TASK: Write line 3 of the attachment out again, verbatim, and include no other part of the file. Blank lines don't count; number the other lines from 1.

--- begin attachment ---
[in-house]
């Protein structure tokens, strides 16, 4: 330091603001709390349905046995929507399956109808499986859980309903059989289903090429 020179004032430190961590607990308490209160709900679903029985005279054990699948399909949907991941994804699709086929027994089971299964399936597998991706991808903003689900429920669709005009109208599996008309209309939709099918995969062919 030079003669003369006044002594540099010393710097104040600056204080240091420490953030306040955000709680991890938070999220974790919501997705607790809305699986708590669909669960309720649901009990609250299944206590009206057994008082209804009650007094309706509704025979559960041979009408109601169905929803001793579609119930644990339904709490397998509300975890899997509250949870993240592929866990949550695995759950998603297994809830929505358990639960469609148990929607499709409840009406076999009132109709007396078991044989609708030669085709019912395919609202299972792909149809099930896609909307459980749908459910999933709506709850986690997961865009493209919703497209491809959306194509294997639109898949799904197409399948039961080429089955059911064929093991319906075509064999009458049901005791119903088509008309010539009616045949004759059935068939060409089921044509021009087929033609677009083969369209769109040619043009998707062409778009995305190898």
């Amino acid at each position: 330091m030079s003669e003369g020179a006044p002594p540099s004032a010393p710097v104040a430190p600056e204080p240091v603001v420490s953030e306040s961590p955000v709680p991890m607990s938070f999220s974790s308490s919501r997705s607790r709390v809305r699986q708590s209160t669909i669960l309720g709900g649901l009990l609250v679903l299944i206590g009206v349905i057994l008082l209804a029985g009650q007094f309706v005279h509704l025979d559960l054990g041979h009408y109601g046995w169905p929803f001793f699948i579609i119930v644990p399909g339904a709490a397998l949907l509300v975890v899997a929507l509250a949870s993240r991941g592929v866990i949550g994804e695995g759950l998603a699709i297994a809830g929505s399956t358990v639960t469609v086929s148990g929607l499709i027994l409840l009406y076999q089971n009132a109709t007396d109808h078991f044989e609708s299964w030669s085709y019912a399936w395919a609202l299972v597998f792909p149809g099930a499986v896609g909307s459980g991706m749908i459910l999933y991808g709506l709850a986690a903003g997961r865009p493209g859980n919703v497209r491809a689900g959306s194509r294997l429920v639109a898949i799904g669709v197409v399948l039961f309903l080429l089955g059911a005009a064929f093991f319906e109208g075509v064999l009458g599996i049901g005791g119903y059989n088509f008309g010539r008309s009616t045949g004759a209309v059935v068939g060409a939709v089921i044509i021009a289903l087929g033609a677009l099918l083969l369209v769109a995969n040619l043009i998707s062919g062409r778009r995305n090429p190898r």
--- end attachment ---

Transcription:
């Amino acid at each position: 330091m030079s003669e003369g020179a006044p002594p540099s004032a010393p710097v104040a430190p600056e204080p240091v603001v420490s953030e306040s961590p955000v709680p991890m607990s938070f999220s974790s308490s919501r997705s607790r709390v809305r699986q708590s209160t669909i669960l309720g709900g649901l009990l609250v679903l299944i206590g009206v349905i057994l008082l209804a029985g009650q007094f309706v005279h509704l025979d559960l054990g041979h009408y109601g046995w169905p929803f001793f699948i579609i119930v644990p399909g339904a709490a397998l949907l509300v975890v899997a929507l509250a949870s993240r991941g592929v866990i949550g994804e695995g759950l998603a699709i297994a809830g929505s399956t358990v639960t469609v086929s148990g929607l499709i027994l409840l009406y076999q089971n009132a109709t007396d109808h078991f044989e609708s299964w030669s085709y019912a399936w395919a609202l299972v597998f792909p149809g099930a499986v896609g909307s459980g991706m749908i459910l999933y991808g709506l709850a986690a903003g997961r865009p493209g859980n919703v497209r491809a689900g959306s194509r294997l429920v639109a898949i799904g669709v197409v399948l039961f309903l080429l089955g059911a005009a064929f093991f319906e109208g075509v064999l009458g599996i049901g005791g119903y059989n088509f008309g010539r008309s009616t045949g004759a209309v059935v068939g060409a939709v089921i044509i021009a289903l087929g033609a677009l099918l083969l369209v769109a995969n040619l043009i998707s062919g062409r778009r995305n090429p190898r």